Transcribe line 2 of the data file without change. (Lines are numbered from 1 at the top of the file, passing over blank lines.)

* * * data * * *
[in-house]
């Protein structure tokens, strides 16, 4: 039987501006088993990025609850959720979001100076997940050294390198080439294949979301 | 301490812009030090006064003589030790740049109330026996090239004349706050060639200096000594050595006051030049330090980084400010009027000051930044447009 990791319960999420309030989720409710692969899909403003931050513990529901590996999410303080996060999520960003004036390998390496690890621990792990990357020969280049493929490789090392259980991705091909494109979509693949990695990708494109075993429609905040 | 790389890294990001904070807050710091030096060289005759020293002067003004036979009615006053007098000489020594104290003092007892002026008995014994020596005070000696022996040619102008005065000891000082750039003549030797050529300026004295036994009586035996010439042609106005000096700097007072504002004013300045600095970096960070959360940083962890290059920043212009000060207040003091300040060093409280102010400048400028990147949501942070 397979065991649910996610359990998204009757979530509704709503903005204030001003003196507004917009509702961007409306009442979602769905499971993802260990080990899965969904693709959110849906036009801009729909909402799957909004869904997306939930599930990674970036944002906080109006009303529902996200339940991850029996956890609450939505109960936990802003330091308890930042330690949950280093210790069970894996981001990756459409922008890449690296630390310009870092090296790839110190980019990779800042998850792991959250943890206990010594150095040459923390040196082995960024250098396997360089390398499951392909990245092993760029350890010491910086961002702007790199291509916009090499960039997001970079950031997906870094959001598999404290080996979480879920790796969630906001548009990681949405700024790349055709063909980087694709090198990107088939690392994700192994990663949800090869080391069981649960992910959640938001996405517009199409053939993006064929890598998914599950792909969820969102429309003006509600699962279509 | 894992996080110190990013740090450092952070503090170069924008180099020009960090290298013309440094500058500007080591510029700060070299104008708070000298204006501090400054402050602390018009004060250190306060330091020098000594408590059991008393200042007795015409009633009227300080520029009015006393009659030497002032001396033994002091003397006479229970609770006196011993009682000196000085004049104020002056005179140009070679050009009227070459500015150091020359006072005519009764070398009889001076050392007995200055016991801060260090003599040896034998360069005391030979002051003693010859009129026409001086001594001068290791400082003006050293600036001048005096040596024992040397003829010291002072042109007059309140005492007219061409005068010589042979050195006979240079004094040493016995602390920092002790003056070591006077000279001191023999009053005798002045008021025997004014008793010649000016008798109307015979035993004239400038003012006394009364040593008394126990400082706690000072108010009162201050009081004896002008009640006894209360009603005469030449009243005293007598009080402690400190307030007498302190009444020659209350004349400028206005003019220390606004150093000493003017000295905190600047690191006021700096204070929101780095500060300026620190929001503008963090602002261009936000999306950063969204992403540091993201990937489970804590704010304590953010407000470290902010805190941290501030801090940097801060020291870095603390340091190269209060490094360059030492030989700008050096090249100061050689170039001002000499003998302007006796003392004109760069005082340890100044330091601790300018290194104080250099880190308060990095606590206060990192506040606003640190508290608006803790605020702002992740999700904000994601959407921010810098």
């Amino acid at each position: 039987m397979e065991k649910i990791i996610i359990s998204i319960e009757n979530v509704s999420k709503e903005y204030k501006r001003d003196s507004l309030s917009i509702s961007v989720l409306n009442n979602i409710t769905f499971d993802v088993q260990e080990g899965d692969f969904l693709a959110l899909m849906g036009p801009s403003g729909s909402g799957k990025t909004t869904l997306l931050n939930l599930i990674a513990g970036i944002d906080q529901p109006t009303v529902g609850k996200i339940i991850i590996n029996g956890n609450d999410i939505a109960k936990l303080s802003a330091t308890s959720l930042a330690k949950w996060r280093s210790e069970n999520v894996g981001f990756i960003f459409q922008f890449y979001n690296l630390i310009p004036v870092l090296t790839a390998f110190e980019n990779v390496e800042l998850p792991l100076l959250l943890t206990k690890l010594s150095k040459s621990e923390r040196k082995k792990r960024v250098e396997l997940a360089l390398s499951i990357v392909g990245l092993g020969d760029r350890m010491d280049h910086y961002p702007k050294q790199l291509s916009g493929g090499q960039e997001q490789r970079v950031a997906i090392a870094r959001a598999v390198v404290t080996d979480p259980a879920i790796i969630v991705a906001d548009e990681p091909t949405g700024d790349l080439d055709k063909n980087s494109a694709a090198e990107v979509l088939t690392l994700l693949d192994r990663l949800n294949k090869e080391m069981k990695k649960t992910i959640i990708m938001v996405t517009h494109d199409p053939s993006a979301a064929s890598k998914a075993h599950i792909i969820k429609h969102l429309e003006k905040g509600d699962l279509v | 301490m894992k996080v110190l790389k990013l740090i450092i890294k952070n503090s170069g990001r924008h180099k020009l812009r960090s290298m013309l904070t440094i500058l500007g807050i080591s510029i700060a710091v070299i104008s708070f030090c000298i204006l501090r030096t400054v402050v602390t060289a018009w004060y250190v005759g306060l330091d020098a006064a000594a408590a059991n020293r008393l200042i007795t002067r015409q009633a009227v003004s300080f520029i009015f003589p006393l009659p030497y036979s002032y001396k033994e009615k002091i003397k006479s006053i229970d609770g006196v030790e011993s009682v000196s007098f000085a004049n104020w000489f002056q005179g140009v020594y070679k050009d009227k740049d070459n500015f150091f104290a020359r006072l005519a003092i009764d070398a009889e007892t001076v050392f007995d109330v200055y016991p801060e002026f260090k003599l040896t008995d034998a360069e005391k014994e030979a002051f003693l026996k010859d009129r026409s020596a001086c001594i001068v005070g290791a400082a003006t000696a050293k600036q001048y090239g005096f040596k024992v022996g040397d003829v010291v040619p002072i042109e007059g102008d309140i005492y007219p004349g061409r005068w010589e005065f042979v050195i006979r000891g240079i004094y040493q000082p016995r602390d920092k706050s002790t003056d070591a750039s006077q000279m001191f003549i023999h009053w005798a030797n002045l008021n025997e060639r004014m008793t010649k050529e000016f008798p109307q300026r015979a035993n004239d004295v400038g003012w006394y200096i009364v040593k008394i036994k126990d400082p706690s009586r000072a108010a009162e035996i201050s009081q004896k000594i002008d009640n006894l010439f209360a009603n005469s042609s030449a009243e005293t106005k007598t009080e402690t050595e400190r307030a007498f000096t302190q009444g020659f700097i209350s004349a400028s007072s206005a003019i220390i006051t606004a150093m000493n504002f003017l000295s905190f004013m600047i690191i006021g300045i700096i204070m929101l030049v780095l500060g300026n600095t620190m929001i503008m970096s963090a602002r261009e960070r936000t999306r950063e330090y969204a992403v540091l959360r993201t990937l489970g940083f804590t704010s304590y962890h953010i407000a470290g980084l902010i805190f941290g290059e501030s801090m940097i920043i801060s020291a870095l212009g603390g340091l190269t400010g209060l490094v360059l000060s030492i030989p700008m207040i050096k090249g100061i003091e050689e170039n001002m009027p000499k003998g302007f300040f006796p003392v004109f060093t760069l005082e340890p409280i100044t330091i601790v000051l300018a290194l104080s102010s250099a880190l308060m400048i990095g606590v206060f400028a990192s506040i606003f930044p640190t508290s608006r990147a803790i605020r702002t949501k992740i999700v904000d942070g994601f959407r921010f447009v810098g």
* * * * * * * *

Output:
């Protein structure tokens, strides 16, 4: 039987501006088993990025609850959720979001100076997940050294390198080439294949979301 | 301490812009030090006064003589030790740049109330026996090239004349706050060639200096000594050595006051030049330090980084400010009027000051930044447009 990791319960999420309030989720409710692969899909403003931050513990529901590996999410303080996060999520960003004036390998390496690890621990792990990357020969280049493929490789090392259980991705091909494109979509693949990695990708494109075993429609905040 | 790389890294990001904070807050710091030096060289005759020293002067003004036979009615006053007098000489020594104290003092007892002026008995014994020596005070000696022996040619102008005065000891000082750039003549030797050529300026004295036994009586035996010439042609106005000096700097007072504002004013300045600095970096960070959360940083962890290059920043212009000060207040003091300040060093409280102010400048400028990147949501942070 397979065991649910996610359990998204009757979530509704709503903005204030001003003196507004917009509702961007409306009442979602769905499971993802260990080990899965969904693709959110849906036009801009729909909402799957909004869904997306939930599930990674970036944002906080109006009303529902996200339940991850029996956890609450939505109960936990802003330091308890930042330690949950280093210790069970894996981001990756459409922008890449690296630390310009870092090296790839110190980019990779800042998850792991959250943890206990010594150095040459923390040196082995960024250098396997360089390398499951392909990245092993760029350890010491910086961002702007790199291509916009090499960039997001970079950031997906870094959001598999404290080996979480879920790796969630906001548009990681949405700024790349055709063909980087694709090198990107088939690392994700192994990663949800090869080391069981649960992910959640938001996405517009199409053939993006064929890598998914599950792909969820969102429309003006509600699962279509 | 894992996080110190990013740090450092952070503090170069924008180099020009960090290298013309440094500058500007080591510029700060070299104008708070000298204006501090400054402050602390018009004060250190306060330091020098000594408590059991008393200042007795015409009633009227300080520029009015006393009659030497002032001396033994002091003397006479229970609770006196011993009682000196000085004049104020002056005179140009070679050009009227070459500015150091020359006072005519009764070398009889001076050392007995200055016991801060260090003599040896034998360069005391030979002051003693010859009129026409001086001594001068290791400082003006050293600036001048005096040596024992040397003829010291002072042109007059309140005492007219061409005068010589042979050195006979240079004094040493016995602390920092002790003056070591006077000279001191023999009053005798002045008021025997004014008793010649000016008798109307015979035993004239400038003012006394009364040593008394126990400082706690000072108010009162201050009081004896002008009640006894209360009603005469030449009243005293007598009080402690400190307030007498302190009444020659209350004349400028206005003019220390606004150093000493003017000295905190600047690191006021700096204070929101780095500060300026620190929001503008963090602002261009936000999306950063969204992403540091993201990937489970804590704010304590953010407000470290902010805190941290501030801090940097801060020291870095603390340091190269209060490094360059030492030989700008050096090249100061050689170039001002000499003998302007006796003392004109760069005082340890100044330091601790300018290194104080250099880190308060990095606590206060990192506040606003640190508290608006803790605020702002992740999700904000994601959407921010810098």